Brazilian online marketplace OLX eyes aggressive expansion
The president of OLX, controlled by South Africa’s Naspers Ltd and Norway’s Schibsted ASA, said the company would spend 200 million reais ($61.4 million) this year on technology and innovation.
SAO PAULO - Online marketplace OLX Brasil plans to boost investments by 21% this year in an aggressive bid to gain scale amid an e-commerce boom sweeping Latin America’s largest economy.
In an interview with Reuters, the president of OLX, controlled by South Africa’s Naspers Ltd and Norway’s Schibsted ASA, said the company would spend 200 million reais ($61.4 million) this year on technology and innovation.
“In 2017, we hired 255 people. We’re doing less things manually with the help of artificial intelligence. ... We need to gain share now while we accelerate our product development,” said Andries Oudshoorn, originally from the Netherlands. The company, which currently has 550 employees, will add another 40 in 2018, he added.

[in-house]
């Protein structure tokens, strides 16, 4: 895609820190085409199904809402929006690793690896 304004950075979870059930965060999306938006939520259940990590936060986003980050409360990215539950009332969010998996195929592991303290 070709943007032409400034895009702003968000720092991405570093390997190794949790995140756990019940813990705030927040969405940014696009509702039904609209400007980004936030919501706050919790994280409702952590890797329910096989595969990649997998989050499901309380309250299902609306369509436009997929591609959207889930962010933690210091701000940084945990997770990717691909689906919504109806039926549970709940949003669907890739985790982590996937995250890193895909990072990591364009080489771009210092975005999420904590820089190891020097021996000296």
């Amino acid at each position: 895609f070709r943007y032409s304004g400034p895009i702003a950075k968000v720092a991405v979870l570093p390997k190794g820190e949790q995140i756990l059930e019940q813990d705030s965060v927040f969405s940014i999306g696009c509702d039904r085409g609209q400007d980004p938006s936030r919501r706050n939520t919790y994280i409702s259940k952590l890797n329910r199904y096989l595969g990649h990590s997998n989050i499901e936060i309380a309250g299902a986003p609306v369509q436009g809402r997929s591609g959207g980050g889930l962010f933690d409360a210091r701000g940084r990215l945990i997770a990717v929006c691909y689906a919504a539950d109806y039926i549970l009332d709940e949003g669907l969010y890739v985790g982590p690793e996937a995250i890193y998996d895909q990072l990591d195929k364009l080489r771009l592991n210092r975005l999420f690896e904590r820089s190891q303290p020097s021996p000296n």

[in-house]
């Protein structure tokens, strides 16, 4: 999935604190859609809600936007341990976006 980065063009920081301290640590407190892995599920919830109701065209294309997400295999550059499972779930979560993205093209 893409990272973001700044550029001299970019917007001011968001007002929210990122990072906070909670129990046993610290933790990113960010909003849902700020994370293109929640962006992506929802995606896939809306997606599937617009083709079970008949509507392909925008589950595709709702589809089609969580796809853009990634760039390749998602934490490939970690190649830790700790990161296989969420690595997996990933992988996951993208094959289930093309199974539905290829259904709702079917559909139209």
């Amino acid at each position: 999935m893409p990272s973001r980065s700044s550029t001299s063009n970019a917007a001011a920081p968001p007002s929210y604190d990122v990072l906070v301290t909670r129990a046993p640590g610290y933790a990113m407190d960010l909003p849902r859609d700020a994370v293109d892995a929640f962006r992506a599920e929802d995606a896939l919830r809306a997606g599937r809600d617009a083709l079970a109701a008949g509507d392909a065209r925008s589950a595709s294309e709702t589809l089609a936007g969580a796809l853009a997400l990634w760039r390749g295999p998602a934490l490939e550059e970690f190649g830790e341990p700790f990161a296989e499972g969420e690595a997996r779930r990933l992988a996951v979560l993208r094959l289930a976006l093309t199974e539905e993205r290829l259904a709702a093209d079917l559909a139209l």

OLX began in Brazil in 2010 as a site for individuals to sell and buy used items, and in 2015 it combined operations with site Bom Negócio, putting it in direct competition with dominant e-commerce player MercadoLibre Inc, which has been focusing increasingly on new items in recent years.
While OLX had run at a deficit before 2017, last year the company recorded positive earnings before interest, taxes, amortization, and depreciation - a common operational figure known as EBITDA - for the first time.
As part of the company’s strategy, Oudshoorn said it would focus on “verticals,” or distinct markets in which the company wants to gain share, such as real estate and automobiles. In 2017, he said, the company facilitated the sale of 26.7 million items for a total of 57.6 billion reais.
“We want to position OLX as the leader in verticals for cars and real estate. We’re already the biggest site in these verticals, but we’re not seen like that,” Oudshoorn said.
He said the company was looking to achieve an EBITDA margin of more than 60% “in the coming years,” which he described as a benchmark number, citing the operations of Russian site Avito, owned by Naspers, and French site Le Bon Coin, run by Schibsted.